Rapport Building – Step 4: Making Good Eye Contact

There are all sorts of sayings about eye contact such as:

  • If you won’t look me in the eye, I can’t trust you.
  • The eyes are the mirror of the soul.
  • The eyes have a language of their own.

These few sayings alone demonstrate the power of eye contact. They tell you that you must use your eyes to build trust, demonstrate sincerity and speak honestly.

I teach nine steps to building rapport at my 3-day, high-intensity Boot Camp Sales Mastery program. The fourth step, making good eye contact, is one of the most challenging for some people who are new to sales. It’s also a challenge for some veterans who aren’t closing as many sales as they would like. They just don’t realize it.    

For some in sales, finding just the right amount of eye contact is a very uncomfortable thing. How you learn what’s right and best is through practice and by observing your clients well.

You never want to stare down a client. That’s too pushy. And if you notice your clients looking away frequently while you’re speaking to them, it could be that you’re giving them more eye contact than they’re comfortable with.

While you’re with clients, it’s critical that you notice what’s going on with their entire body language. This includes watching their eyes, their posture and their motions. Taking all of this in helps to keep you from giving them too much direct eye contact.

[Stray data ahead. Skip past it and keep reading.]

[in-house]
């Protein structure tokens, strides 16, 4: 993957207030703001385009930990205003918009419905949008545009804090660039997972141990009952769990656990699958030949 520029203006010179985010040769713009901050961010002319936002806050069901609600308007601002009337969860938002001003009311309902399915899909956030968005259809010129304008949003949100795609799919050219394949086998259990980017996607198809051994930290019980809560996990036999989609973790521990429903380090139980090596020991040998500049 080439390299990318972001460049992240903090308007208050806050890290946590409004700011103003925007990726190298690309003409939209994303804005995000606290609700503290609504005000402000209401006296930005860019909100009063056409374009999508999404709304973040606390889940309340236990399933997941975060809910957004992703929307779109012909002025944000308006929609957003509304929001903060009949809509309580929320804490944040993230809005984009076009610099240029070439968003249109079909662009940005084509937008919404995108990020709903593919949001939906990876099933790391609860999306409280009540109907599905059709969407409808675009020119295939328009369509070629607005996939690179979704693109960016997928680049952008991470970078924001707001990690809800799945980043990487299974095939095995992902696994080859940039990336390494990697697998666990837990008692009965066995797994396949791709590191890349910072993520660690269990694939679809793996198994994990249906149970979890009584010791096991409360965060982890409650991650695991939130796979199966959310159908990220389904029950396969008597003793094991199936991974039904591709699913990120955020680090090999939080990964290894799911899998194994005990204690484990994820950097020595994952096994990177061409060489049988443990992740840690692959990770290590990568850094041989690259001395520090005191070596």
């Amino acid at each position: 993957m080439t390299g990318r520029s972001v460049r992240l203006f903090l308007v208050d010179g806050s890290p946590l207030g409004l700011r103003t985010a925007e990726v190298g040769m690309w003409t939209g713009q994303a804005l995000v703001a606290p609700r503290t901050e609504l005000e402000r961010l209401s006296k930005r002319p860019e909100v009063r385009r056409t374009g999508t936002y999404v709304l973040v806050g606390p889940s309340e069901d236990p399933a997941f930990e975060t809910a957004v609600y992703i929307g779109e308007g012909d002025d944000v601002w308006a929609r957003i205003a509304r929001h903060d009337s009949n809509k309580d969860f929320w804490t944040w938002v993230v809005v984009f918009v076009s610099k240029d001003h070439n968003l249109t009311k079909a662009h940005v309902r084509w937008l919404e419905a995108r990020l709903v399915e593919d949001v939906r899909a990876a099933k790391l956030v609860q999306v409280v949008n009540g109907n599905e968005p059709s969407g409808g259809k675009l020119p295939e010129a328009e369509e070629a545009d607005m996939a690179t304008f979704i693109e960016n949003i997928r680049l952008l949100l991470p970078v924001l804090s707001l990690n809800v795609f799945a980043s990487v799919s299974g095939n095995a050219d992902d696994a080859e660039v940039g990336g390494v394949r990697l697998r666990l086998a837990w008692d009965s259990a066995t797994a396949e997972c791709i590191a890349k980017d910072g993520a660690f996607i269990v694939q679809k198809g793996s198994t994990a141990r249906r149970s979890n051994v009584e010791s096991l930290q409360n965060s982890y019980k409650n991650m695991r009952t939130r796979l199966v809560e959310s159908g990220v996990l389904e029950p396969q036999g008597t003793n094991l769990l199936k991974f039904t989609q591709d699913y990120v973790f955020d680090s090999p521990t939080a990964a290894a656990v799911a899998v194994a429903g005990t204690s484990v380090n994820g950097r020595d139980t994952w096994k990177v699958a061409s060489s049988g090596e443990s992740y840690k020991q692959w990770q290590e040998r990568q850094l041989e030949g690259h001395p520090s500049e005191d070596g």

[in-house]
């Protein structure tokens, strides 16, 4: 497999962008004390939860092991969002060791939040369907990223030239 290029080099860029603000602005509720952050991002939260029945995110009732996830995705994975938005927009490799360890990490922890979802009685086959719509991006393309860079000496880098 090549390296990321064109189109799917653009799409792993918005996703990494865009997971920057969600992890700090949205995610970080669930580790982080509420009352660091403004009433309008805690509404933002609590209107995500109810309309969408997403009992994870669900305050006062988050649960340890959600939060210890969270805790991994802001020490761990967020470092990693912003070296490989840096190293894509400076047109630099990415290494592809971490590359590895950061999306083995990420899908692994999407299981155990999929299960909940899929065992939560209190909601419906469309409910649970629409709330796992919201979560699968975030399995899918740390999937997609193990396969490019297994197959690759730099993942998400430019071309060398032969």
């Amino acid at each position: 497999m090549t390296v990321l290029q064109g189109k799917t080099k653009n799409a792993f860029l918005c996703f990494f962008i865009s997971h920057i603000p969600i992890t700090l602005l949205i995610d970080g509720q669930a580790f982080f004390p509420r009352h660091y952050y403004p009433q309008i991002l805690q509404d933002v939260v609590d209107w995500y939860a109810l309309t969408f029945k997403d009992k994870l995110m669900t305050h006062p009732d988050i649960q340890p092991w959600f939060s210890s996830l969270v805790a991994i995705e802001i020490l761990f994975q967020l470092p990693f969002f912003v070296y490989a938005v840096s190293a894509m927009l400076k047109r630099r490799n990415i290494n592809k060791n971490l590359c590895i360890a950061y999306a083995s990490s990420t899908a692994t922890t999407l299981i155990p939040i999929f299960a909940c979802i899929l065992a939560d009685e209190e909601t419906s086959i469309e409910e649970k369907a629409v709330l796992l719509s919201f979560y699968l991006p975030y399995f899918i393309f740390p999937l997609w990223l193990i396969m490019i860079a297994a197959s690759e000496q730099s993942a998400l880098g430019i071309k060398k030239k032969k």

Make eye contact when your client is speaking directly to you. Rapt attention demonstrates interest. Make eye contact when you’re first introduced and exchanging pleasantries. This builds a level of comfort between you and the client.

It doesn’t take long to find a comfortable level of eye contact with clients once you give it some conscious attention. It becomes obvious what is comfortable for each client and you will quickly relax into a pattern of appropriate eye contact as you move into the next area of rapport building.

To learn the other steps to building rapport, do a search in this blog in the category: Intial Contact.

This information is copyrighted by Tom Hopkins International, Inc. for reprint permission, contact Judy Slack (judys@tomhopkins.com).

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